Animal Studies Journal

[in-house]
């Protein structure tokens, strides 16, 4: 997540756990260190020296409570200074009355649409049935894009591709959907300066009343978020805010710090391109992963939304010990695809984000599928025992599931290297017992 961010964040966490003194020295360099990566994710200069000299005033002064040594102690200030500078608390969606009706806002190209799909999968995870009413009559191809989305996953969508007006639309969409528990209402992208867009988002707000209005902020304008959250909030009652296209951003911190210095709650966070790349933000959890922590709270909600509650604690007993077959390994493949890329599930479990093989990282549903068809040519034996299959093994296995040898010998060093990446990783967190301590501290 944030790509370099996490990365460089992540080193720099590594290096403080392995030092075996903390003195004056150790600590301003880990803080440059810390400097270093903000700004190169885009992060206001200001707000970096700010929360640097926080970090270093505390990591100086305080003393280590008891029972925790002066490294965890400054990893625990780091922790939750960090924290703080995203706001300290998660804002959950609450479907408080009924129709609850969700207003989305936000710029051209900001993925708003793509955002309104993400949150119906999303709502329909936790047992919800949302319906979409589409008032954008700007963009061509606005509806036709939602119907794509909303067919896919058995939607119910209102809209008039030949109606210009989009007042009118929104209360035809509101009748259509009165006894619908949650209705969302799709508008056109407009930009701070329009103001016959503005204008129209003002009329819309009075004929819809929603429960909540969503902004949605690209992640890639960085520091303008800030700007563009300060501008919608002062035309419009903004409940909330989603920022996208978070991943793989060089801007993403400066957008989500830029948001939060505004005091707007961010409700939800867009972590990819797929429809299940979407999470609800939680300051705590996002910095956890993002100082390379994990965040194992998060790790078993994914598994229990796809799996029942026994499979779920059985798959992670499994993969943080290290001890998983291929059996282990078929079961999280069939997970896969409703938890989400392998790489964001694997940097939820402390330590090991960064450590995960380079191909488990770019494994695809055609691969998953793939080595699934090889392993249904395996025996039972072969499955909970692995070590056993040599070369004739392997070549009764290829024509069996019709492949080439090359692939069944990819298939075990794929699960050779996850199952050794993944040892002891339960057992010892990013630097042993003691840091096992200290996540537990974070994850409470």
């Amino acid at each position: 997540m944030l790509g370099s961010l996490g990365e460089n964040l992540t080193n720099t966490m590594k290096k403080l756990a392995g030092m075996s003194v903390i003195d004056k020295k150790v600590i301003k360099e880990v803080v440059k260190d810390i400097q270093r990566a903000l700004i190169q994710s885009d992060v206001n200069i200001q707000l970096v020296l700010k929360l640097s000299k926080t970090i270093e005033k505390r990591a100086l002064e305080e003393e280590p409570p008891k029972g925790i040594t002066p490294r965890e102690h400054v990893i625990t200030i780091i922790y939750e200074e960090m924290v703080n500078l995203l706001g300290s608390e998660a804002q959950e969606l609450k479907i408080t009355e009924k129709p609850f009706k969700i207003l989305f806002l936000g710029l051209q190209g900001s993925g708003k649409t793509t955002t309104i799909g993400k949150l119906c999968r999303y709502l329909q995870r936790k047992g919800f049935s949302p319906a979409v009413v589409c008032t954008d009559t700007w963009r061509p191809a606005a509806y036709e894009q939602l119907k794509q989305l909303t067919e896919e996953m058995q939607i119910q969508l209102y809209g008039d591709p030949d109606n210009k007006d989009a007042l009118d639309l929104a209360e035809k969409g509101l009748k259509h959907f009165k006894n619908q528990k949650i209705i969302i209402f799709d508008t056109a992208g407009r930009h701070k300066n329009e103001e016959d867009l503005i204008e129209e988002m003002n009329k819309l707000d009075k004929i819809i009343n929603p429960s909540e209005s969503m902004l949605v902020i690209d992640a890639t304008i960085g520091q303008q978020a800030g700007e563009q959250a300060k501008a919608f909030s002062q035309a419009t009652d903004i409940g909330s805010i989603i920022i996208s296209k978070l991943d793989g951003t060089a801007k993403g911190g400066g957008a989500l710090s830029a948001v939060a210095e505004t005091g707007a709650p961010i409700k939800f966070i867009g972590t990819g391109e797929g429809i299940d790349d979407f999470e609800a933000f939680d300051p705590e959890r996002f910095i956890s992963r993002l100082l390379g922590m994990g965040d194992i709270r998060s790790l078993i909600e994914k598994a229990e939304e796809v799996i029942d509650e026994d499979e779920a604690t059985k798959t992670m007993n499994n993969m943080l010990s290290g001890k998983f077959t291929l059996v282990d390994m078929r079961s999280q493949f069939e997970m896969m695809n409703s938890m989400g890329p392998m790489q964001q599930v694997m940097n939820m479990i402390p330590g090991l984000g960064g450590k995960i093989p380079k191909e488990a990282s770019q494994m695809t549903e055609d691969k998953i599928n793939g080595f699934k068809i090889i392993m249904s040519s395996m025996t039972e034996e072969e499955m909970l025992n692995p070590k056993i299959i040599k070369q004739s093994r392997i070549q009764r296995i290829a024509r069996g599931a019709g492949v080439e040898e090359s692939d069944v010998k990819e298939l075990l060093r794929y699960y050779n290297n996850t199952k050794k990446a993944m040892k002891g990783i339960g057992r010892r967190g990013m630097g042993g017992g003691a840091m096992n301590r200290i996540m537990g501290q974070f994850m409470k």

Chickens are problematically embedded in the West and Global North as farm animals. Structures built for containing chickens including henhouses, industrial poultry sheds, shading devices and mobile poultry sheds, place chickens – naturally forest birds – into pastoral farming settings that are at odds with natural chicken familial structures and behaviours. I assert that structures built for containing chickens influence human–chicken labour. I support this claim through an investigation of chicken labour at poultry farms. I advance the concept of labour in human–animal studies by looking at labour culture from sociology and labour history scholarship centred around humans. How humans labour with animals contributes to the continuation of animal farming. The long history of chicken farming impacts cultural ideas about small-scale chicken keeping which have led to large-scale agribusinesses using marketing and promotional material in a way that masks more prevalent industrial practices. The structures built for the poultry industry are designed to further the status quo of industry even when working to reimagine that same industry. A critical analysis of how poultry husbandry structures are used in marketing reveals how human labour culture ultimately forces forest dwelling chickens into pastoral farming.